There is a great doubt on the association of contraception methods and infertility among people. This study reveals that approximately half of the respondents were unsure whether the use of contraception will increase the risk of infertility. These results are in contrast to another report which revealed that 83% female students did not relate contraception with infertility. [9] There is a need to initiate awareness programs among pharmacy students by acknowledging them with true knowledge of contraception as these are the future healthcare professionals and have an important role to play in improving public health.

Majority of the respondent agreed that contraceptive pills do not guarantee 100% contraception. These results are supported by birth control pill fact sheet that has been documented by Office of Population Affairs of United States that 5 out of 100 women who are using oral contraceptive are likely to get pregnant. Contraception allows women the freedom to enjoy the sexual relationship as reported in a qualitative study. [13] The results were not much different in this study as more than half of the participants agreed to this statement. Most of our respondents were agreed on the significance of introducing sex education including contraception in early age and the significance of health care providers to provide counseling services on contraception. These results are also supported by Ramathuba et al.[8] in their study.

This study is not without limitations. The conclusions were drawn from a convenience sample representing a public sector university in Malaysia. These findings might not be generalizable for pharmacy students all over Malaysia. However, this study provides a valuable insight about knowledge, awareness, and perception about contraception among pharmacy students. Further research is required to establish the results of this study on a national level.

The study highlights that the knowledge, awareness, and perception of pharmacy students were below par. They lack the in-depth knowledge, importance and effectiveness of contraceptive measures. This study can become a basis for a nationwide study evaluating the knowledge, awareness, and perception of pharmacy students about contraception and the possible inclusion of advanced contraceptive education in the pharmacy curriculum subsequently.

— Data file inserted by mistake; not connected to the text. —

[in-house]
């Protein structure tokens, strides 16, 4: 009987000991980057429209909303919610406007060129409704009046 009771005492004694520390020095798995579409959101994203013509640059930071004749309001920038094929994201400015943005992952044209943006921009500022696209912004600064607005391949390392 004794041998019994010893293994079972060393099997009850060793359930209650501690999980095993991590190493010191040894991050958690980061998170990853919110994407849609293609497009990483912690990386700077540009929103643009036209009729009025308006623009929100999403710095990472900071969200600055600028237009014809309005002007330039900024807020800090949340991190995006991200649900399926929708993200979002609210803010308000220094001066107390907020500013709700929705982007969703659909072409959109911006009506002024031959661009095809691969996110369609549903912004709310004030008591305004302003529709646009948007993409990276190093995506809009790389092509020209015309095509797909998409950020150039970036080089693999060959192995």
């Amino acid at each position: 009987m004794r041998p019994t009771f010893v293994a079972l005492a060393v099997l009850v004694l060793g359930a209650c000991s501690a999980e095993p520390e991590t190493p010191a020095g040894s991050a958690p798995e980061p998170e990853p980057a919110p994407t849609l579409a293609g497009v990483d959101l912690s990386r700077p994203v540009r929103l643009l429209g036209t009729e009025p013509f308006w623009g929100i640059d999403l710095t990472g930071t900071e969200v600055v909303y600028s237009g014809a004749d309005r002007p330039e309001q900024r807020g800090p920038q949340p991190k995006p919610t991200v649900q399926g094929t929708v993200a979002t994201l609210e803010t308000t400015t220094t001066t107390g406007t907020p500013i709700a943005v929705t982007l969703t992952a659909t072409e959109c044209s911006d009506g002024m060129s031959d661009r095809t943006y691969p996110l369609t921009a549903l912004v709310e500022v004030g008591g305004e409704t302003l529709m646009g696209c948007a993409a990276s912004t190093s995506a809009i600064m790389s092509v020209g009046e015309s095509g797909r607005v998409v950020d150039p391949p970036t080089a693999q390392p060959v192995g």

Authors Contribution Top


RME, MUK and AA contributed to concept development, questionnaire design, data analysis and interpretation, manuscript preparation and finalization. ABS contributed to concept development and data collection. NSA and SQJ contributed to manuscript preparation and manuscript finalization. AIA and HBAH contributed to data analysis and interpretation, and manuscript finalization. All authors read and approved the final manuscript.

 
  References Top

1.
Sonfield A. Working to eliminate the world′s unmet needs for contraception. Guttmacher Pol Rev 2006;9:10-3.  Back to cited text no. 1
    
2.
Johnson S, Pion C, Jennings V. Current methods and attitudes of women towards contraception in Europe and America. Reprod Health 2013;10:7.  Back to cited text no. 2
    
3.
Opoku B, Kwaununu F. Knowledge and practices of emergency contraception among Ghanaian women. Afr J Reprod Health 2011;15:147-52.  Back to cited text no. 3
    
4.
Hossain SM, Khan M, Rahman M, Sebastian MP. Emergency contraceptive pills. South East Asia Regional Training Manual. 2005. Available from:  http://www.popcouncil.org/uploads/pdfs/frontiers/Manuals/ECP_manual.pdf. [Last accessed on 2014 Oct 06].  Back to cited text no. 4
    
5.
Najafi F, Rahman HA, Hanafiah M, Momtaz YA, Ahmad Z. Emergency contraception: Knowledge, attitudes and practices among married Malay women staff at a public university in Malaysia. Southeast Asian J Trop Med Public Health 2012;43:1512-20.  Back to cited text no. 5
    
6.
Rosliza AM, Majdah M. Male participation and sharing of responsibility in strengthening family planning activities in Malaysia. J Public Health Med 2010;10:23-7.  Back to cited text no. 6
    
7.
Olamijulo JA, Olorunfemi G. Knowledge and practice of contraception among pregnant women attending the antenatal clinic in Lagos University Teaching Hospital. Niger J Med 2012;21:387-93.  Back to cited text no. 7
    
8.
Ramathuba DU, Khoza LB, Netshikweta ML. Knowledge, attitudes and practice of secondary school girls towards contraception in Limpopo Province. Curationis 2012;35:E1-7.  Back to cited text no. 8
    
9.
Hogmark S, Klingberg-Allvin M, Gemzell-Danielsson K, Ohlsson H, Essén B. Medical students′ knowledge, attitudes and perceptions towards contraceptive use and counselling: A cross-sectional survey in Maharashtra, India. BMJ Open 2013;3:e003739.  Back to cited text no. 9
    
10.
Whitaker AK, Johnson LM, Harwood B, Chiappetta L, Creinin MD, Gold MA. Adolescent and young adult women′s knowledge of and attitudes toward the intrauterine device. Contraception 2008;78:211-7.  Back to cited text no. 10
    
11.
Winer RL, Hughes JP, Feng Q, O′Reilly S, Kiviat NB, Holmes KK, et al. Condom use and the risk of genital human papillomavirus infection in young women. N Engl J Med 2006;354:2645-54.  Back to cited text no. 11
    
12.
Hunter DJ, Colditz GA, Hankinson SE, Malspeis S, Spiegelman D, Chen W, et al. Oral contraceptive use and breast cancer: A prospective study of young women. Cancer Epidemiol Biomarkers Prev 2010;19:2496-502.  Back to cited text no. 12
    
13.
Free C, Ogden J, Lee R. Young women′s contraception use as a contextual and dynamic behaviour: A qualitative study. Psychol Health 2005;20:673-69.  Back to cited text no. 13
    



 
 
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  [Table 1], [Table 2], [Table 3], [Table 4]